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What is the US getting out of Trump’s trade war with China? Not much

Tim Fernholz
President Donald Trump meets with Chinese President Xi Jinping

A deal is on the horizon to cut billions of dollars in tariffs on trade between the US and China. But it’s unlikely to achieve US president Donald Trump’s trade goals.

When Trump announced in March 2018 that he would begin asking Americans to pay new taxes on goods from China, his reasoning was straightforward: He wanted to address an “out of control” trade deficit, and a “tremendous intellectual property theft situation.”

Those tariffs have since grown to cover $550 billion worth of imports, with another round of increases set for Dec. 15. If and when a “phase 1” agreement for tariff reduction is announced next month, as some officials in both the Chinese and US government expect, neither of those two problems—unbalanced trade or intellectual property protection—are likely to change. The expected gain from this deal? Rolling back some of the trade taxes each country enacted to gain negotiating leverage.

While deescalation could set the stage for a broader agreement—along with a friendlier environment for Trump’s re-election campaign—it’s unlikely to remake the world’s most important economic relationship.

Unbalanced approach

Consider the trade deficit: Today, the difference between US imports and exports is nearly $30 billion wider than it was when Trump took office. As tariffs made trade with China more expensive, US companies have shifted their supply chains to other countries, notably Mexico, Canada and Vietnam.

As economists of many stripes have pointed out, tariffs were always unlikely to address trade imbalances that are, at heart, caused by capital flows. Because the US dollar remains the global trade currency of choice, and its debt considered among the world’s safest investable, foreign investors use dollars earned from exports to purchase not US goods, but US assets. This dynamic has been exacerbated by Chinese policies that encourage saving over consumer spending.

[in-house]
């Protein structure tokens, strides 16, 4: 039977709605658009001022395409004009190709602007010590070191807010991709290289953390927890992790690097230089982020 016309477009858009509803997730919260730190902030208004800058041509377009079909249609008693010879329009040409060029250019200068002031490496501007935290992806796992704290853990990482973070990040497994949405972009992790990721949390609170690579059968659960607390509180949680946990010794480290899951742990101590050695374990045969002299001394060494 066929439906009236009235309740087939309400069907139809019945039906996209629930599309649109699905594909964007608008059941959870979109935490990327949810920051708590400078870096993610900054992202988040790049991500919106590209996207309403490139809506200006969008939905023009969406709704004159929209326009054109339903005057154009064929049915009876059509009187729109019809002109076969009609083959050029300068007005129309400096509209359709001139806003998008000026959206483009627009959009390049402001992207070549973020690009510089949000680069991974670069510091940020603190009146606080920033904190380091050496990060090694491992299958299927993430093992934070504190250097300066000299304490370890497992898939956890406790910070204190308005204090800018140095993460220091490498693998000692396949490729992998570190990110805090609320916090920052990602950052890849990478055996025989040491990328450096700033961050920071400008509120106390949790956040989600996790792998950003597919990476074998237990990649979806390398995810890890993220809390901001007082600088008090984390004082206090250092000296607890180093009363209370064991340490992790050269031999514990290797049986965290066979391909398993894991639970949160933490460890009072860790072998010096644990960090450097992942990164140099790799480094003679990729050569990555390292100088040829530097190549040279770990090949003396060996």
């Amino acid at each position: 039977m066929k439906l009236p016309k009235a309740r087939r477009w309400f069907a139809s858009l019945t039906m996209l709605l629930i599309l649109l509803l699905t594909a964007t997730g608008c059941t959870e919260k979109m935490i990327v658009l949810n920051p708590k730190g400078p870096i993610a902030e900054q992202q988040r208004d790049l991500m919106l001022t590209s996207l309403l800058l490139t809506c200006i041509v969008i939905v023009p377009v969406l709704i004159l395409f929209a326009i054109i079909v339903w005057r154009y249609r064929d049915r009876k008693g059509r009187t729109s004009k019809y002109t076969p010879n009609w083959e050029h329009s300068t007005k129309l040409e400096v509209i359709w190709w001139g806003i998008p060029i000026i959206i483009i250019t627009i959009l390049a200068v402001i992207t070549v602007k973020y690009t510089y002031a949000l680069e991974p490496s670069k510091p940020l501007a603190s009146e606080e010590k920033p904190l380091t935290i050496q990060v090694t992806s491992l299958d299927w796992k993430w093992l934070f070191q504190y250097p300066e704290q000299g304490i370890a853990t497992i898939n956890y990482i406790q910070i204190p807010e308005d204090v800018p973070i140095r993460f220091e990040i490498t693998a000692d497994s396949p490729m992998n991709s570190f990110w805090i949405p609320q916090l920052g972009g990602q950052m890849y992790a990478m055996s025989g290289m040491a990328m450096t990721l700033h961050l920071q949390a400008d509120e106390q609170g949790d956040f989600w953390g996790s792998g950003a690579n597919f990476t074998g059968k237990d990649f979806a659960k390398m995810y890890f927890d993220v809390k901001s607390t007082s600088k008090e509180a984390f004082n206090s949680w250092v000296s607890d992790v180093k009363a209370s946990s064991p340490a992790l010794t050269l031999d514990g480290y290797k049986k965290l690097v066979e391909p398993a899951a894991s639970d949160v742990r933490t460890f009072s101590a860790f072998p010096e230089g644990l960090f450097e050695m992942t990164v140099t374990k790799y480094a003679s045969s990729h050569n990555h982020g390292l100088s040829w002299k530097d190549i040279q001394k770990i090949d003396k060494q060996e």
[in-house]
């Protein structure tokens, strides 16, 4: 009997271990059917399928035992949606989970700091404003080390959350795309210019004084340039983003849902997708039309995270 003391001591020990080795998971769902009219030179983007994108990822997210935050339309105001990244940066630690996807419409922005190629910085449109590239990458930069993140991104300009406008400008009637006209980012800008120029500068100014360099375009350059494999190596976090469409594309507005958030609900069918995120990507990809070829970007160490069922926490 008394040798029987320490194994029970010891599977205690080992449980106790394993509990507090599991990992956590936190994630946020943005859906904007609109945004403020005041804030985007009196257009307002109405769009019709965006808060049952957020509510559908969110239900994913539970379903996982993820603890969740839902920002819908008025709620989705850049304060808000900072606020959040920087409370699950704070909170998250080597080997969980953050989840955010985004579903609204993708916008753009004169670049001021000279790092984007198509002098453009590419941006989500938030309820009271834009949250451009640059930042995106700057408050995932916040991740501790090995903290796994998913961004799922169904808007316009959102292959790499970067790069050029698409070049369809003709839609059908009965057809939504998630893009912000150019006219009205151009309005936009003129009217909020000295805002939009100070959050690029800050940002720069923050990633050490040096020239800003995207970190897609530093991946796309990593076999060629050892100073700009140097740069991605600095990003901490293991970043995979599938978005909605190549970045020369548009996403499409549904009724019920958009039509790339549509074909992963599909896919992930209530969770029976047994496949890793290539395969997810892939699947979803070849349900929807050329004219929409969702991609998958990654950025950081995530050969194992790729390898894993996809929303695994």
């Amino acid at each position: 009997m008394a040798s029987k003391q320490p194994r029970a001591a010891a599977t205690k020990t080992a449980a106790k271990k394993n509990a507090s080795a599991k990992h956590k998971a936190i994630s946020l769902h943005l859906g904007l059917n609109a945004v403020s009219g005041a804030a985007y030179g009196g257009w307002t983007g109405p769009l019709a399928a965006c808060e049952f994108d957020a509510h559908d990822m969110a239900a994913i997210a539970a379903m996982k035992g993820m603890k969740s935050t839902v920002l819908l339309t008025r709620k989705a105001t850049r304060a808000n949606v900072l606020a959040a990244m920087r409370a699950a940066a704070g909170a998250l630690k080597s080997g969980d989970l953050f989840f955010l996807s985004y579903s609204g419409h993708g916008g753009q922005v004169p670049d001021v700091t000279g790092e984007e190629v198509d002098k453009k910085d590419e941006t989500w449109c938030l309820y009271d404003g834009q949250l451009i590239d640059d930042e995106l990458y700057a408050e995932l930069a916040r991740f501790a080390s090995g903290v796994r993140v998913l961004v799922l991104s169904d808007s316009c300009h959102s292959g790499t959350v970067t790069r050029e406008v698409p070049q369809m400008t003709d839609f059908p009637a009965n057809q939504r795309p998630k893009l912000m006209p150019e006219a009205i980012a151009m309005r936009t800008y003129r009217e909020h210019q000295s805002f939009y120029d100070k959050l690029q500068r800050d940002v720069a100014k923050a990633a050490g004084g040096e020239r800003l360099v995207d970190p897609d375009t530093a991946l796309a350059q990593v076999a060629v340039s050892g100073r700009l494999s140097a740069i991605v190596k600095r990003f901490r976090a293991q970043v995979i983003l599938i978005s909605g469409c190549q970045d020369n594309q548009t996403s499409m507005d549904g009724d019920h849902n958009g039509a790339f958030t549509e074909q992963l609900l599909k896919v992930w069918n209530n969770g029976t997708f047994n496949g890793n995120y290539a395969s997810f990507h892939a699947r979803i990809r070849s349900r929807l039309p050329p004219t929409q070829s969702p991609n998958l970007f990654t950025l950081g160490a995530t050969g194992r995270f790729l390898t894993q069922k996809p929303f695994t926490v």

Being awash in foreign capital has its plusses and minuses—low interest rates and investment bubbles chief among them. Changing that situation isn’t an easy one: Proposals include re-aligning China’s economy toward consumer spending, a politically tricky transaction for the country’s leaders because it would mean slower economic growth. The US could also start taxing foreign investment—but that, too, would anger the politically influential financial sector.

Theft prevention

Long-term challenges to the international trade system and US competitiveness are why major business lobbies have tolerated Trump’s attempts to gain negotiating leverage.

US companies have complained for years about rules that force them to partner with Chinese companies if they want to invest there. Some allege that this is merely a way for their competitors to abscond with valuable intellectual property. Others complain that China does not enforce protections on IP effectively, and that it subsidizes domestic industries in ways that violate World Trade Organization rules.

These arguments formed the legal basis of Trump’s new tariffs. But within the negotiations, there is little evidence that the new taxes have convinced China that they should hurry internal reforms of its foreign investment rules or approach to industrial policy.

“I don’t think the Chinese are likely to change their system of running their economy as a part of this,” Alan Sykes, an international trade law expert at Stanford University, told Quartz.

Indeed, the trade war may lead Beijing to double-down on state-sponsored innovation. US attempts to gain leverage by blocking the export of components required by Chinese telecom companies like XTE and Huawei called attention to their dependence on American chips, and now Beijing has announced a $29 billion fund to develop its own advanced semi-conductors.

Election 2020

One product of the tariffs is clear: The US economy has grown more slowly. The International Monetary Fund’s October forecast predicts that global growth in 2020 will be the lowest since the financial crisis, and that the United States will grow more slowly in 2020 (2.1%) than it is expected in 2019 (2.4%).

Much of the focus has been on agricultural exports, particularly soy beans, which China once bought in bulk from the United States but has boycotted due to the trade conflict. The White House announced special agricultural subsidies to support US farmers, with 40% of the tariff proceeds being used to make up farmers losses. But farm income is still falling, which can’t be good news for Republicans also facing impeachment headwinds.

One recent working paper published by the National Bureau of Economic Research suggested that retaliatory tariffs cost Republican lawmakers five seats in the House during the 2018 election, when they had been in place for just a few months. Now, the tariffs reach more broadly: The next round of tariffs scheduled to go into effect on Dec. 15 focuses on consumer electronics like mobile phones and laptops, which could mean more public awareness about their costs than when the new taxes targeted bulk commodities.

The pressure on the White House to make a cosmetic deal before campaign season helps explain why Trump would agree to a tariff-reduction deal that doesn’t accomplish any of the goals he set out last year.

 

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